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Indexed/Abstracted in: EMBASE, Scopus
Online ISSN 1827-188X
Guy C. W., Russell P. T., Becker S. S.
Beker Nose and Sinus Center Voorhees, NJ, USA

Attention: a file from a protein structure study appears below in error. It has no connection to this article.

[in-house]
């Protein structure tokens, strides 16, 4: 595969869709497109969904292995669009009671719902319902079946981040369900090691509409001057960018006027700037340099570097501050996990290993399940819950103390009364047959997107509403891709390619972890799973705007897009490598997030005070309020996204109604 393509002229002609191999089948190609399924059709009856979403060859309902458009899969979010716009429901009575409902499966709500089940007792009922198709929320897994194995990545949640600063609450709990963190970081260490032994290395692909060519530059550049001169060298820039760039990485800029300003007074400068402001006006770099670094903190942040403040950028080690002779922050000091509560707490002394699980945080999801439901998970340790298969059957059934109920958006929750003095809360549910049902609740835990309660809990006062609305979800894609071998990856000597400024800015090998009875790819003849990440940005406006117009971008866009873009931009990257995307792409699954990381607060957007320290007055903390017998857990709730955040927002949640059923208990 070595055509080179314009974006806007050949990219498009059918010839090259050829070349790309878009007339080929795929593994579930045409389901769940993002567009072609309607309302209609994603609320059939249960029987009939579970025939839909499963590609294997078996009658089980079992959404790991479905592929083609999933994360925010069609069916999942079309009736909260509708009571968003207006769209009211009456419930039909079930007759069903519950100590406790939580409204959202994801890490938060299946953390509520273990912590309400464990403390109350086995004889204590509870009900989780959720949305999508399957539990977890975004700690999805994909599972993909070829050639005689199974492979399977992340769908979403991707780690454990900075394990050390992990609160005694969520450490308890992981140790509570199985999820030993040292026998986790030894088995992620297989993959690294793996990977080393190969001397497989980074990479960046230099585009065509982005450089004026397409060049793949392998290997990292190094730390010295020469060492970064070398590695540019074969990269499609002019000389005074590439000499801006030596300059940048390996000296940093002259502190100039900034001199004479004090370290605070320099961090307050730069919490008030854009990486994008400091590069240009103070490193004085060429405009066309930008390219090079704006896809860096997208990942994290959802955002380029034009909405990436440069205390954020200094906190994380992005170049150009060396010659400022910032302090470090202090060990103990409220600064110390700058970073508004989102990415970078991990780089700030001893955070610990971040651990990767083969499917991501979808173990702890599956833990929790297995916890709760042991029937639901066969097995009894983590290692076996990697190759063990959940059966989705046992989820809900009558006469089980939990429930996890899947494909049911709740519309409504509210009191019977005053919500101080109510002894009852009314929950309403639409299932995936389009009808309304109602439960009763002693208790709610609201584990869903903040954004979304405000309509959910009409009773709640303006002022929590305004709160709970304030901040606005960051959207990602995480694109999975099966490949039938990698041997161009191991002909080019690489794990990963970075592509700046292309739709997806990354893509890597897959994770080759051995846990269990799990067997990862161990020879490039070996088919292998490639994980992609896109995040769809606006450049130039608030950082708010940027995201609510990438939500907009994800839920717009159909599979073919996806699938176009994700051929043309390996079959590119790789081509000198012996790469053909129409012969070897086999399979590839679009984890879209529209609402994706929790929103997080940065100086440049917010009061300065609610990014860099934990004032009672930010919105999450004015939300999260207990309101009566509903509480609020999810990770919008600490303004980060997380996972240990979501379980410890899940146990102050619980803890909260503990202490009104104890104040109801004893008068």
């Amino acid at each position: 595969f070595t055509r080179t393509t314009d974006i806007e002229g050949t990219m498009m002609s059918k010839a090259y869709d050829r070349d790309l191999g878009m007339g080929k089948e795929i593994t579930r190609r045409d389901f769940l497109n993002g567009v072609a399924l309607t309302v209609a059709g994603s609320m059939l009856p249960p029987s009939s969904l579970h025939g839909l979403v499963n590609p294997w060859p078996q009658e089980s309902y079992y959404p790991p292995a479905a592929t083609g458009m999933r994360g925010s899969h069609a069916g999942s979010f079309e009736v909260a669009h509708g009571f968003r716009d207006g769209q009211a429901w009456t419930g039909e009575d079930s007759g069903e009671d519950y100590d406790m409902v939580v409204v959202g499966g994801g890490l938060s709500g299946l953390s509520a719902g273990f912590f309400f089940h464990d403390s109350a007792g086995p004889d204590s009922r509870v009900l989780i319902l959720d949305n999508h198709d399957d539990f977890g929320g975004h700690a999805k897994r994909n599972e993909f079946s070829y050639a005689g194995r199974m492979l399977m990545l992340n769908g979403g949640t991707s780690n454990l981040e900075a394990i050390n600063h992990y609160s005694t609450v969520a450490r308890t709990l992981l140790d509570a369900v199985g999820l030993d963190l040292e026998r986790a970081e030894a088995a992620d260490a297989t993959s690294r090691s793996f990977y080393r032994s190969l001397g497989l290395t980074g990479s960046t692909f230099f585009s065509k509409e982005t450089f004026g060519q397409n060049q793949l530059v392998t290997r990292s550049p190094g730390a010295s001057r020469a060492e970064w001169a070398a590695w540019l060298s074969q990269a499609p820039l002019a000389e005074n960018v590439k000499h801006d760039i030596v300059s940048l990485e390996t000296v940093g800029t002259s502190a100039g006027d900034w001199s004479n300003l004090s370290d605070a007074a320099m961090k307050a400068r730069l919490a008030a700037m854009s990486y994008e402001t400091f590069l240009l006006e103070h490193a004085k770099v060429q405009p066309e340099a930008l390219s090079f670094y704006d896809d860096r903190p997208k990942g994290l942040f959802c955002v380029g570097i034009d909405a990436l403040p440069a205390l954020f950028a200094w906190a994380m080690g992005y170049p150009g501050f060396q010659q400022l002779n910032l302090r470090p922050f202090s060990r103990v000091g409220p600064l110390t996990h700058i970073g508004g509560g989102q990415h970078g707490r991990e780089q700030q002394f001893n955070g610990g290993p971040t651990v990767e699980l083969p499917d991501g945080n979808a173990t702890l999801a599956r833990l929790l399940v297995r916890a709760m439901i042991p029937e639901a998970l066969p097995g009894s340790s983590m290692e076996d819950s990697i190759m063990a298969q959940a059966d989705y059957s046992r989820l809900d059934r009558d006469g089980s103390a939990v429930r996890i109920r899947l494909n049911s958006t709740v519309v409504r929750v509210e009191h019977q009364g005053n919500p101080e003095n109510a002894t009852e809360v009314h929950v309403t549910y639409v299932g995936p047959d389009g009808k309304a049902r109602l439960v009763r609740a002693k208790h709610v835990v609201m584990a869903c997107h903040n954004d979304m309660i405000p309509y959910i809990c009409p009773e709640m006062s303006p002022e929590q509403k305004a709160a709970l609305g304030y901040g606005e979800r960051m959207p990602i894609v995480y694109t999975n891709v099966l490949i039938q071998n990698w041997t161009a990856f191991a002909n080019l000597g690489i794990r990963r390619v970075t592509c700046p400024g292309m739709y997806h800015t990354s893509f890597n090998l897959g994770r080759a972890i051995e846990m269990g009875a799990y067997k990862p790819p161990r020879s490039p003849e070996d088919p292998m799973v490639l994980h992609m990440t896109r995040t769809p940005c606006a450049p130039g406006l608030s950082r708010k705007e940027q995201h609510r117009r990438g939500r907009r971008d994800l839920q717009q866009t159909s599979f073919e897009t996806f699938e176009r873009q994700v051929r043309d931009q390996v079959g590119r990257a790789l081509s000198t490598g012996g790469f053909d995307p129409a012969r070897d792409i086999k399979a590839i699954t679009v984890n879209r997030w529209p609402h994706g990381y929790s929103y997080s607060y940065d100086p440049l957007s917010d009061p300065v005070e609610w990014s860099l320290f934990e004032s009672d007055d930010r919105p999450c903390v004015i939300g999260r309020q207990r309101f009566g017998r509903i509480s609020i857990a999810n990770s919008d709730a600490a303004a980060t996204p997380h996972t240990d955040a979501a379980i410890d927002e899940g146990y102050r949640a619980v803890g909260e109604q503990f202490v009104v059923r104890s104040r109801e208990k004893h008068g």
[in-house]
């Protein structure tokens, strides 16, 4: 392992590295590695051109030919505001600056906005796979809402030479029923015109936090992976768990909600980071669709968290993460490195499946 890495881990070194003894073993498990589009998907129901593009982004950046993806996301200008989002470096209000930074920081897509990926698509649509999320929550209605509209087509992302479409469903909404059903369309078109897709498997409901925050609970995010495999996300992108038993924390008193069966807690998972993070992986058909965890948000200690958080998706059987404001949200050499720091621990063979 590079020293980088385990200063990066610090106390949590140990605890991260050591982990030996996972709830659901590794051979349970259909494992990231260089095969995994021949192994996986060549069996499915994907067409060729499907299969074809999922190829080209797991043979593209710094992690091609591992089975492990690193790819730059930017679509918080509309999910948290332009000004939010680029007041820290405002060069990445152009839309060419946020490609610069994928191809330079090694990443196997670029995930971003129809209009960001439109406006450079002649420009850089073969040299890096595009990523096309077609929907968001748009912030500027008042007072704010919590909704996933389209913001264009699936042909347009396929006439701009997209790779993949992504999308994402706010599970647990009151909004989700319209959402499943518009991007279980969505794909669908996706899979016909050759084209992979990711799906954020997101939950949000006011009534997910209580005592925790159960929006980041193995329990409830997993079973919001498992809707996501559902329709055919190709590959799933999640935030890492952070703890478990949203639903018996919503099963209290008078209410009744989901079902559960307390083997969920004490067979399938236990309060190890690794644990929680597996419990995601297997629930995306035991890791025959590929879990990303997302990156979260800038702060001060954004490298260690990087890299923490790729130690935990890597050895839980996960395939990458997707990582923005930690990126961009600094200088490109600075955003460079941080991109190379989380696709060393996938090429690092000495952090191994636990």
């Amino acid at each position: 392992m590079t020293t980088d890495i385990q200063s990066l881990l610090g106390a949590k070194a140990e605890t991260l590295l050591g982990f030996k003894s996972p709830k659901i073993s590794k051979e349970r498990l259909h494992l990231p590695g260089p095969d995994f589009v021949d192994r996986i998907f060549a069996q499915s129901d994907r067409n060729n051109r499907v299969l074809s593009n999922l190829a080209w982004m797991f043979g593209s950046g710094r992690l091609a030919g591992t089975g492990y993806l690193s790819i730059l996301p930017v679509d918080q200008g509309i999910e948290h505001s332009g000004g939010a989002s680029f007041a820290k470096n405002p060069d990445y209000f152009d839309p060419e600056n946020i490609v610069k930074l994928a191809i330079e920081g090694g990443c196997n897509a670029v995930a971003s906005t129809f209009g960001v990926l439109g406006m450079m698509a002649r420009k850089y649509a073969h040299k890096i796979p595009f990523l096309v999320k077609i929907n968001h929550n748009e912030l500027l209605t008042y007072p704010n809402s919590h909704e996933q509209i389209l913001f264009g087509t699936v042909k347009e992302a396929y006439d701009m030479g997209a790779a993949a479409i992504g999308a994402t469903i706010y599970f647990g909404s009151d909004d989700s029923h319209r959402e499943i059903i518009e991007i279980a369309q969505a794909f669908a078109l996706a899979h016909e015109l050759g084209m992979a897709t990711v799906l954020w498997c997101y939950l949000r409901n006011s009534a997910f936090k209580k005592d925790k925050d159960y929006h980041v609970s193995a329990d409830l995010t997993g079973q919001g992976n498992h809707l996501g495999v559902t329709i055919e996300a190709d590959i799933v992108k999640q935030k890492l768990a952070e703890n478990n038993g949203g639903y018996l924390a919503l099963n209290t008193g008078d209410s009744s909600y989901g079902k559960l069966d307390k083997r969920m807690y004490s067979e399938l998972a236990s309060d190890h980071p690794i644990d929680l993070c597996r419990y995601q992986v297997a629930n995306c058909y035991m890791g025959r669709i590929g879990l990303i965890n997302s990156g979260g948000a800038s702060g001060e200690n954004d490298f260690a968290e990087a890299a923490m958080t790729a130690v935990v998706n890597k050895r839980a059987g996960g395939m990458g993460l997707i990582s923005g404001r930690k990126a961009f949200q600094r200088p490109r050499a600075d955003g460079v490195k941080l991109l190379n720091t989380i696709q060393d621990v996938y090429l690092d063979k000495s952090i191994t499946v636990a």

Cystic fibrosis (CF) is a lethal autosomal recessive disease that mainly affects Caucasians. The disease is a multisystem disease caused by an alteration in a transmembrane chloride transporter, CF transmembrane conductance regulator (CFTR). Most of its mortality stems from its effects on the lungs, however these patients can have significant morbidity associated with their nearly universal sinus disease. Sinus disease in the CF patient develops from different pathophysiologic mechanism compared to the non-CF patient. This has widespread effects on the disease process including bacteriology and development of the sinuses. Treatment of their sinus disease remains medical using regimens to decrease the viscosity of the airway surface liquid and antibiotics, both topical and systemic, directed at the most common organisms. Surgical treatment of sinus disease in the CF patient has unique considerations that must be addressed by the surgeon including goals, timing of surgery, perioperative care, anesthesia risks, anatomic alterations and amount of surgery to be performed. This article critically reviews the literature concerning sinus disease in the CF patient. The pathophysiology and bacteriology of sinus disease and the anatomic variations that are characteristic of the disease are discussed. Medical treatments that are pertinent to the CF patient are reviewed along with discussion of the surgical management.